They may not admit it to themselves, because they’re just a few soldiers fighting against a wave of hardcore and indifference, but the band camp punkers in Tulsa are having a musical renaissance yet again. Several small renaissances have sprung up in Tulsa since punk emerged to wipe away the Eric Clapton and Leon Russell days, but this new one is made up of guitar-based bands who also really love keyboards, and find no hypocricy in switching back and forth from live drums to drum machines, from banjo to electro, for whatever suits the song or suits their fancy.
Elliott the Letter Ostrich have been doing it in Tulsa for at least half a decade or so, and in fact, this CD I’m about to review is itself two years old. But I doubt most folks outside of T-Town and maaaaaybe Norman and OKC have heard of them, and I like this CD a bunch more than their older stuff, so I’m going to start here.
Though I’ve never read of them mentioning it as an influence, the first thing that comes to mind when spinning these tunes is Elf Power’s first album. There’s a similar stripped-down, acoustic guitar sound, similar reverence for 80’s pop culture, and that voice–a male voice that’s sweet and mellow and on the high-pitched side, even when singing about murder and the undead.
That’s the theme of this album–bloodletting, vampirism, and murderers from popular culture. It’s a theme carried over from their previous albums and EP’s, but here it’s a little less hokey and aspires to something more than, say, the name-dropping crap that some bands in the 90’s were so fond of (Hey, Nerf Herder!).
When it comes to pulp horror imagery, there’s only a short list of folks who’ve been able to use in their songs and make it poignant. But it’s a good short list: Roky Erickson, the Misfits, Bauhaus, and the Damned, when they were at their best, all really peeled back the fake widows-peak wigs and polyester capes from shlock horror and exposed something dark and raw wriggling beneath. Whether it be the grim specter of death that manifests itself in gristly comedic ways (even Baba Yaga’s hut had chicken legs, and the Manson girls couldn’t spell the words they wrote in the blood of their victims), or the dystopian nightmares partially exposed by science fiction vampires and molemen, rock musicians have often been able to cry “Hammer Time” and arrest our attentions in ways often far more thrilling (because they’re so fucking crazy) than the source material they reference. Hasil Adkins, Bo Diddley, Nick Cave, Screaming Jay Hawkins, Screaming Lord Sutch, and Alice Cooper all understood this in a more broad way too.
Elliott the Letter Ostrich understand it in a very narrow 80’s nostalgia way, but this doesn’t halt the power of their musical charms when the tone is just right. “Ballad of Vorhees” is a moody, minimal love confession, with perfectly relaxed tempo, soothing vocals, and, oh shit, it’s written from the perspective of Jason from the Friday the 13th movies! “My Baroness” fits in with the vampire/Transylvania theme to the album, but actually it’s a fifth-grade love roleplay about Cobra’s Destro and his main squeeze, from G.I. Joe. “Knife Fight Baby Get Stabbed – Get Stabbed” has the most memorable and catchy chorus here, evocative of the kind of rockabilly and lyricism that Hasil Adkins or maybe Billy Lee Riley might have done if they were young Tulsa kids now.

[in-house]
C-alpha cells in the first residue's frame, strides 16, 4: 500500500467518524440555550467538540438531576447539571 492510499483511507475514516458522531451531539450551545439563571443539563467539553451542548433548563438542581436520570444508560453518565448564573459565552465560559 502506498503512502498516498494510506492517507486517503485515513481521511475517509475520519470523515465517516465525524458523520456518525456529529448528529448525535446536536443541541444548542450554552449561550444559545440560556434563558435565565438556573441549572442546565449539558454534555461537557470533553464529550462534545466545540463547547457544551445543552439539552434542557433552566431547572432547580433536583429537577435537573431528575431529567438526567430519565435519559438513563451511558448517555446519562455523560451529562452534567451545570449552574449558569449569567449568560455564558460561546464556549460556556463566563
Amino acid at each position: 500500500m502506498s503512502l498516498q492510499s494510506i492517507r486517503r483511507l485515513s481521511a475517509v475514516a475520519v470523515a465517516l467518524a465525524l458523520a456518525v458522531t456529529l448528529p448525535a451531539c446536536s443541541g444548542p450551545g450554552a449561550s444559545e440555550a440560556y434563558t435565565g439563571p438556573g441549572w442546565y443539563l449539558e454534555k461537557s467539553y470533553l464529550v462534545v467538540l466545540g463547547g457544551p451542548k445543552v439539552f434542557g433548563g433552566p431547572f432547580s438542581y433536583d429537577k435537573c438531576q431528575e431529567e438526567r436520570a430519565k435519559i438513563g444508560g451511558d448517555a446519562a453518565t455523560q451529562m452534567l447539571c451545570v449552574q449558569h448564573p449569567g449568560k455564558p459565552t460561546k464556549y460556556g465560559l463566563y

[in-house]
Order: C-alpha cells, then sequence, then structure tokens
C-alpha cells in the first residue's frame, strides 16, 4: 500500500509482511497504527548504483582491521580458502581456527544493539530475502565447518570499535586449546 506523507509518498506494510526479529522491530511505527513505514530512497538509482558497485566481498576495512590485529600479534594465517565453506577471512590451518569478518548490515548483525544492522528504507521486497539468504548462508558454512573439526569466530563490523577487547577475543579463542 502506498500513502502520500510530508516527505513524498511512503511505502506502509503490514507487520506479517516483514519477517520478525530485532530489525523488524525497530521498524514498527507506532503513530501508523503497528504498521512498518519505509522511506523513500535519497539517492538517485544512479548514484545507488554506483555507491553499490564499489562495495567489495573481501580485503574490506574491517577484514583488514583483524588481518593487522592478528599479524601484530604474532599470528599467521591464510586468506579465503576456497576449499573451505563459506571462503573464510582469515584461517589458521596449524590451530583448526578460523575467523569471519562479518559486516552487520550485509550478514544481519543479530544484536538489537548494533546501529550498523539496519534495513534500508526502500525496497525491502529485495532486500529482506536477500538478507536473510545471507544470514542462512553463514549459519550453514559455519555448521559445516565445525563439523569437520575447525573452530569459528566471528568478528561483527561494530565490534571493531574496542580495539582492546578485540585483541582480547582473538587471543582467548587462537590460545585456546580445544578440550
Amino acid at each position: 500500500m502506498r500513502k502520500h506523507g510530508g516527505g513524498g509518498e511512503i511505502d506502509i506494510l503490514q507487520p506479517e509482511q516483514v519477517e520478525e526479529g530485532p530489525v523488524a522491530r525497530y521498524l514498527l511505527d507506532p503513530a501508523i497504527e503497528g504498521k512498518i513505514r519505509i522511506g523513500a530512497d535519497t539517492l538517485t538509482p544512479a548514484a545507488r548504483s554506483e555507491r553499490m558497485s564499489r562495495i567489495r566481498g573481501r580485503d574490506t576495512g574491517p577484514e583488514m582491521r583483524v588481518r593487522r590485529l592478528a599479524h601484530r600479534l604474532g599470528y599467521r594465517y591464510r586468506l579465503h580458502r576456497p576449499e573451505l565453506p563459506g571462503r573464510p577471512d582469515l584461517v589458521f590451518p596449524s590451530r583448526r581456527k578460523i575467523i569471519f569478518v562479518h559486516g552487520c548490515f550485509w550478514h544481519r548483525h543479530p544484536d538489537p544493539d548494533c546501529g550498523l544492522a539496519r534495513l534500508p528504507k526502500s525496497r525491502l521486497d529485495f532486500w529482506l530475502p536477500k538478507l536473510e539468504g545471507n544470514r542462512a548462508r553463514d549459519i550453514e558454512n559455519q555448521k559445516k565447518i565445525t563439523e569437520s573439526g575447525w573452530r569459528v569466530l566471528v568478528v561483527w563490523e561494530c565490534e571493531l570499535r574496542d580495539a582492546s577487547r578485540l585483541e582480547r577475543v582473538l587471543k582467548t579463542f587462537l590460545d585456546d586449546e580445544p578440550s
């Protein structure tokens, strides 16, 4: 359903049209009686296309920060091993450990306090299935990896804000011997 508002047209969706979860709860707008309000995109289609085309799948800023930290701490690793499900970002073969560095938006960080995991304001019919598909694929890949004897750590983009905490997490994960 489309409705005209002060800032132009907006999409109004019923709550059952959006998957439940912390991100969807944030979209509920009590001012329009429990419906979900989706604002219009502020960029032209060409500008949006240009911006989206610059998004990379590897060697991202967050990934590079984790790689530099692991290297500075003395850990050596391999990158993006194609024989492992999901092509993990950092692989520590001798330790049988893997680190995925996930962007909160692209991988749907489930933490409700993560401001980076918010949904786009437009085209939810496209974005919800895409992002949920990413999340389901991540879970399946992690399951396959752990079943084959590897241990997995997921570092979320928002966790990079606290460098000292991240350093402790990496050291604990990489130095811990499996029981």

Interestingly for an album written primarily with drum machines, here’s some rockabilly vamping on a couple tracks. They’re taking the piss a bit (reminding me of “Girl After Girl” from Like Flies on Sherbet by Alex Chilton) but they’re also fucking Tulsa kids and they really mean it, so it also kind of comes off like Alan Vega (or possibly, once again, the Damned). There’s also banjo, lots of acoustic geetars, interesting recording choices (I love it when they use lo-fi recorded drums to back up their “Intermission” song). And then they totally pull it back to fully electro Castlevania-esque tunes, including the oddly not-thematic “Power Glove” which is exactly what you’d think it is (it’s sugary cute, but without being precious or corny).
While I thoroughly enjoy the disc, my only wish for the band is to take things up a notch lyrically. True, dudes my age and younger grew into adolescence with the very pop-cultural detritus mined here. We did play Nintendo and we did sneak peeks at scary slasher films and we did think vampires were kick-ass and we did wonder each full moon if maybe we’d turn into werewolves. But while I agree that it’s relevant to talk about this stuff, the references need a little more wit and a little more emotional investment. Haven’t these guys ever had their hearts smashed, or felt a loneliness in the pits of their souls they couldn’t drink away, or had a friend die, or been angry at the city government for kicking the shit out of any non-corporate culture that threatens almost to make things kind of cool for everybody? Roky Erickson sings about walking with zombies because he’s been there, fighting demons in his own head, and that shit is coming straight from his soul. I don’t doubt that these guys have an amazing fondness for the cool shit they know, but if they could just craft it into something that pushes me to have an emotion, I think they could take it to the next level.
Ah well. I’m being mean, because I do get an emotion or two from this album. One is a haunting hope for love, and one is just flat out awesomeness! And with such tenderly delivered living room editing craftsmanship, who needs Shakespeare when the sounds are so great?
I wanted to put something on from this album, but I can’t resist parting with a clip from a previous tune, about Mummies of course. Enjoy.